Sunday, December 10, 2006
A Muddy Cache Indeed !!
Annacis Island is located in the South Arm of the Fraser River. On the island there is a cache located at its most westerly tip; the cache is called “What’s the Point?” and it is hidden by Gorak.
The cache is located approx 1/3 of a mile from parking, but it’s the last 1000 feet that you have to be prepared for.
The walk starts off pleasant enough as you walk along an overgrown trail along the top of the dike. After approximately 200 feet the trail takes a slight bend as it moves away from the dike and now runs along an old skid road through the bush.
Again, so far so good; this part of the trail is a good gravel “road” easy to walk on.
Along this part is another cache called “Used Cassette Exchange” hidden originally by Team Muppet, now adopted by Queens Borrowers. Their cache is located next to the trail and is easily accessible.
Continuing on, the trail takes another bend and suddenly comes to a dead end.
Well, at least you think it does: the trail carries on along the skid road but the road level is lower than before. Consequently rain water sits through here and the road is being reclaimed by nature in the form of a swamp.
Skunk cabbage grows large through this area and deep, slippery mud puddles force you to put on your big rubber boots to keep your feet dry. Hidden boards lying in the muck below the stagnant water are hoping you will step on them and take a slip-slide tumble onto your keyster, causing sure calamity for you and a definite photo-op for you companions.
Once you get through the swamp the real fun begins: you have to cross the moat!
The moat is actually a side channel of water that cuts through the island. At best it is a 'boot sucking' mud crossing that threatens to suck your boots right off your feet leaving you hopping in the mud on one foot! And you know that never works….
At worst the moat is filled with 4 feet of water as the tide in the Fraser River rises and floods this end of the island. Across the moat some one has strung a large log chained at either end to large poles stuck in the ground. I don’t know about you, but log rolling was never my best subject in high school. It would be pretty tough to make it across the log without taking a bath.
We had timed our arrival at this cache to coincide with the lowest tide of the day:
HEY, we’re smart fellers. “I am so smart, S-M-R-T!”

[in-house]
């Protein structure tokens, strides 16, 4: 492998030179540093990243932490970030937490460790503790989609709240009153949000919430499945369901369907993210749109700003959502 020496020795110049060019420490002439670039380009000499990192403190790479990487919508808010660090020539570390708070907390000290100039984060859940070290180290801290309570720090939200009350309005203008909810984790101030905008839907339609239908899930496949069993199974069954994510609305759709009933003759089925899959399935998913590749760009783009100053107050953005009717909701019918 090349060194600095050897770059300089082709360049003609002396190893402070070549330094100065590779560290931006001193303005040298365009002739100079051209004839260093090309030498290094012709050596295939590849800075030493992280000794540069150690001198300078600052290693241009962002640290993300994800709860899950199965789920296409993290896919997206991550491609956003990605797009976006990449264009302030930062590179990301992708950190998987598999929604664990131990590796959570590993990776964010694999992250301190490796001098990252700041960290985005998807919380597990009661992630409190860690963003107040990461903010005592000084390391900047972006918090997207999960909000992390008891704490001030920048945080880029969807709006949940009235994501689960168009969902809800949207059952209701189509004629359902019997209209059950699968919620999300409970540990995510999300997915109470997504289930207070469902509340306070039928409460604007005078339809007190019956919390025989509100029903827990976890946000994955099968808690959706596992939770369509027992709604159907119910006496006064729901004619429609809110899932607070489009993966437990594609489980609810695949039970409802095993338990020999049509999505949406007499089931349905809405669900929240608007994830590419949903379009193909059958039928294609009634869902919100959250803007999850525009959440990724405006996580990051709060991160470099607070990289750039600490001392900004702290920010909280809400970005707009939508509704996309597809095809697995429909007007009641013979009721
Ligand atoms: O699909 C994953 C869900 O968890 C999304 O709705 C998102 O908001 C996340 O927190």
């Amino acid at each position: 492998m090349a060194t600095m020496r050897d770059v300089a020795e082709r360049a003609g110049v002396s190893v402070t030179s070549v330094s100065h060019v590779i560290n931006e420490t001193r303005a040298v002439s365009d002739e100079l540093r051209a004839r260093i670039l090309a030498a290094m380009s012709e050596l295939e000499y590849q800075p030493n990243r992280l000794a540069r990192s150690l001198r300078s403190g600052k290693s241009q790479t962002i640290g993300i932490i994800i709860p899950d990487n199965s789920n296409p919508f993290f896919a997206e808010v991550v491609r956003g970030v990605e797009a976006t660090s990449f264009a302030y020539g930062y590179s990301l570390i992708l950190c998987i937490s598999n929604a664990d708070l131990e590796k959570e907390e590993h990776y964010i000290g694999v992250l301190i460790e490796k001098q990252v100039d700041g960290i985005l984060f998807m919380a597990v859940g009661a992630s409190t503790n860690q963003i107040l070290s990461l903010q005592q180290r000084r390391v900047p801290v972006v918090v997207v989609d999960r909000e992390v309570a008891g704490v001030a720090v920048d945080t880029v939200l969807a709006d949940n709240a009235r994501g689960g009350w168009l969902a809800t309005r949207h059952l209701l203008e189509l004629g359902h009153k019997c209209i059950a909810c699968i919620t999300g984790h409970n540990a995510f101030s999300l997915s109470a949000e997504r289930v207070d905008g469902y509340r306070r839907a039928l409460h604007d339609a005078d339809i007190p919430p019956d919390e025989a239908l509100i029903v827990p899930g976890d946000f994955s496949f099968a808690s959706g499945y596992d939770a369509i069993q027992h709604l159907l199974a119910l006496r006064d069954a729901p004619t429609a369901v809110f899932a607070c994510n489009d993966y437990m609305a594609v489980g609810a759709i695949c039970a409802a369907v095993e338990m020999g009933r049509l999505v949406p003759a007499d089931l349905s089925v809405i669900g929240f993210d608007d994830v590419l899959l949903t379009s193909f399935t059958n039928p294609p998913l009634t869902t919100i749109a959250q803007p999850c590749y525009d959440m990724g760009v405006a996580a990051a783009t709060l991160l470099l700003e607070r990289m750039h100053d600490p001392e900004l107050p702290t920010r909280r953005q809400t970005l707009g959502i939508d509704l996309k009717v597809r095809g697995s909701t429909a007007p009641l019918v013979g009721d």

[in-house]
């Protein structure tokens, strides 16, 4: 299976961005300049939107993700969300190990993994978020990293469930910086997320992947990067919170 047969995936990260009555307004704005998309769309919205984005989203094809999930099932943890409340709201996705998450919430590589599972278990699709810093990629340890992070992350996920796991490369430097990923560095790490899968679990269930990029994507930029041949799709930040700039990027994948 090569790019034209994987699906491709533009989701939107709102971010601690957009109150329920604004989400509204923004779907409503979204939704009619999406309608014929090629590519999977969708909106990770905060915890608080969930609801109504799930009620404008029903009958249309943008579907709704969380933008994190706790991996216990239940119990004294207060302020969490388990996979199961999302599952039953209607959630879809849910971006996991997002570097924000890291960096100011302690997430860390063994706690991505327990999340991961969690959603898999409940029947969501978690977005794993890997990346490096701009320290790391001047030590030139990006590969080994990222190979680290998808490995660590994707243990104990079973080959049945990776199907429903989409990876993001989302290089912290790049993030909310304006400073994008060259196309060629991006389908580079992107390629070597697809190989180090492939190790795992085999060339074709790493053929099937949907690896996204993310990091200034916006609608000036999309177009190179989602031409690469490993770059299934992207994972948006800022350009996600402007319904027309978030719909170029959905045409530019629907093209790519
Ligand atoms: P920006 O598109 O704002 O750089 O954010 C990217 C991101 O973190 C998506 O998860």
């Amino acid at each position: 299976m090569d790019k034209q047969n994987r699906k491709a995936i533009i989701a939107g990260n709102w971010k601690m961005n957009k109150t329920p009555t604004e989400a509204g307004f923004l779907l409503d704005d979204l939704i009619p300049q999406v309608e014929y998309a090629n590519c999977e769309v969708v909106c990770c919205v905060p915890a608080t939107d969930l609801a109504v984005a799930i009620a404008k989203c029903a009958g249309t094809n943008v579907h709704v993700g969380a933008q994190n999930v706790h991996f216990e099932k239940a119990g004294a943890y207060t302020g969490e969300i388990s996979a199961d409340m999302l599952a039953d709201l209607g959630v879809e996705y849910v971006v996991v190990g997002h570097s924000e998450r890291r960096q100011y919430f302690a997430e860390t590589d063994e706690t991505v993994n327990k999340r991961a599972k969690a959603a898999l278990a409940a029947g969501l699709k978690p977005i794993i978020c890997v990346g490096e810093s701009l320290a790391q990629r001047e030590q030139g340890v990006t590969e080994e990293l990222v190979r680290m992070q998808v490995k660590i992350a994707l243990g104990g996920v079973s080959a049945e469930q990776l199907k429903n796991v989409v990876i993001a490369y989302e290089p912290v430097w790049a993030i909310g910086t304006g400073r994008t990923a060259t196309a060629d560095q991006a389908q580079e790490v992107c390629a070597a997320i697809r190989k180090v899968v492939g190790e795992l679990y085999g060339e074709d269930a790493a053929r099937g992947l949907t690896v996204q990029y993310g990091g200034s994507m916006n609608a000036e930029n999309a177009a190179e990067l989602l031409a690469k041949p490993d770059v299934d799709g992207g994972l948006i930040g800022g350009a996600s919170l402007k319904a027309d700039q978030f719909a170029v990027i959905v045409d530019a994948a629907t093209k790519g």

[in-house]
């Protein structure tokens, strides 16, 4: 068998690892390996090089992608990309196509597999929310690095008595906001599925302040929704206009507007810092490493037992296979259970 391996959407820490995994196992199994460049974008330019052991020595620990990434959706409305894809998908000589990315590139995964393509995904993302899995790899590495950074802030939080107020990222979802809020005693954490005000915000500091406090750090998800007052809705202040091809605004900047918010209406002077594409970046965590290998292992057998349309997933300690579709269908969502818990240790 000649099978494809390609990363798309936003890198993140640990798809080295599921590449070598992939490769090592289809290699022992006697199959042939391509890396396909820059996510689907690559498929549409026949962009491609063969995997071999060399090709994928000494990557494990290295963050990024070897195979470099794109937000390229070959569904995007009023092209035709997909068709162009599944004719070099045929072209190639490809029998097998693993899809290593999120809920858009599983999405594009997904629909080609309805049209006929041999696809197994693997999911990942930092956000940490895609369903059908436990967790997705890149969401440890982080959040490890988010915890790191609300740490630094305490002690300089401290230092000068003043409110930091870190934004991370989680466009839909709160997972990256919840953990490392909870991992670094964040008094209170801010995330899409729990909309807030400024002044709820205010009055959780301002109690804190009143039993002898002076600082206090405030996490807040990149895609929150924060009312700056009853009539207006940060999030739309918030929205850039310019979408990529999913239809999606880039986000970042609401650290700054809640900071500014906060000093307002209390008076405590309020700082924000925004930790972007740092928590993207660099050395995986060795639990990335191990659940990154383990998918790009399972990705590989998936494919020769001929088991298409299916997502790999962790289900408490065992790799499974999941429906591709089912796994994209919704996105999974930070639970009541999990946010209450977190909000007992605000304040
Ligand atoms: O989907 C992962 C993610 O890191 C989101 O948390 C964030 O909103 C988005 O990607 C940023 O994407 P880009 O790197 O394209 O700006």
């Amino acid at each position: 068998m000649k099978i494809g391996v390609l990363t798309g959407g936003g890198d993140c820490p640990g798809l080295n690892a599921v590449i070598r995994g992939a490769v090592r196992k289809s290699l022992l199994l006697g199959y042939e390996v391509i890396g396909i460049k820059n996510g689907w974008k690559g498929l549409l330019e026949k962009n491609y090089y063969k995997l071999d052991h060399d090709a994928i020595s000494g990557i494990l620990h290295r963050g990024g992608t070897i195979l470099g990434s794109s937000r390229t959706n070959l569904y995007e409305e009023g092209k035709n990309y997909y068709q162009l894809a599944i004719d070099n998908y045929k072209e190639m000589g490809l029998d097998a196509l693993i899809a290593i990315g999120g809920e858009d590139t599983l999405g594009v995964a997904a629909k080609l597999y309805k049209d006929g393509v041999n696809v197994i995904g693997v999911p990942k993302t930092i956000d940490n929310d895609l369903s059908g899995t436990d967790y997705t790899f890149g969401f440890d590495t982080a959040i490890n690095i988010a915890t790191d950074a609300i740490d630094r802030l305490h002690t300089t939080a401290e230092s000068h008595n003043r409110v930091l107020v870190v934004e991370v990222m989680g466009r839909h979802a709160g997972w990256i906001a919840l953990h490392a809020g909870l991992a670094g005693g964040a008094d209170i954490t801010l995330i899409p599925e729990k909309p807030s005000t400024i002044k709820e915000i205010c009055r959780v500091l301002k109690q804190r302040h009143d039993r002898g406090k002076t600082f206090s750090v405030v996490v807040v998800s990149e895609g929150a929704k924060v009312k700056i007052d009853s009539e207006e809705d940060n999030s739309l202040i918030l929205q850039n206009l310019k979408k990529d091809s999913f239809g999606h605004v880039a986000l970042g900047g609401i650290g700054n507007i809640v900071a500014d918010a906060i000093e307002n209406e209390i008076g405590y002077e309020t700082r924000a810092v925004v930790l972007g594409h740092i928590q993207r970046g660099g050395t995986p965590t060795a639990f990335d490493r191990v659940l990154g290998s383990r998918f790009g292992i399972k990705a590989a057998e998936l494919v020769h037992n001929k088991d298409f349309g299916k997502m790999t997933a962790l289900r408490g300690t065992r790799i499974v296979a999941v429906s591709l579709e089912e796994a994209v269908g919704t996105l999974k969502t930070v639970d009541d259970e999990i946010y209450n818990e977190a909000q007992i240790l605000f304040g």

Today we only had to risk having our boots sucked from our feet as we walked bravely across the channel with our gum boots making “shtuck shtuck” sounds as we took each stride.
Once past the moat the island appeared to be all tall grass, how ever that’s too good to be true. The tall grass hides more ankle deep mud that makes your boots go “shtick shtick” with each stride. Not quite as bad as the moat but definitely 'no running' through here.
Once past the grass you reach the end of the island and you are now walking on the break water consisting of large boulders. The cache is an easy find at this point and almost anticlimactic. The real challenge was just walking the last 1000 feet!
The view from here is beautiful as you are surrounded on both sides by the Fraser River with the marine traffic chugging by just a stone’s throw away. To the south is Delta with industry all along River Road and at the river’s edge; to the north is Richmond and large box warehouses along the river front. Way off to the north the North Shore Mountains in North Vancouver stand as testament to the forest that lays just beyond the city.
We took our time here as we signed the log book and sat on the rocks taking in the vista from this rare vantage point. Eventually we gathered up our gear and began the trek back through the 'shtick shtick' mud, through the 'shtuck shtuck' mud in the moat, and back along the swampy trail past the smelly skunk cabbage.
I’m told by other cachers that along the north shore of the island there is an old board walk along the water’s edge, reminiscent of by gone days when squatters may have lived there.
Back on dry land our boots were testament how muddy the walk to the cache had been, and how happy we were we had planned the visit to the cache just right.
As we walked back to the car we felt like fisherman just stepping off the river after a day of fresh water fly fishing. Our choice of foot gear was gangly and awkward on dry land, but necessary where we just came from.
This was a rewarding cache to find as the journey required foresight and the cache area was a treat to visit.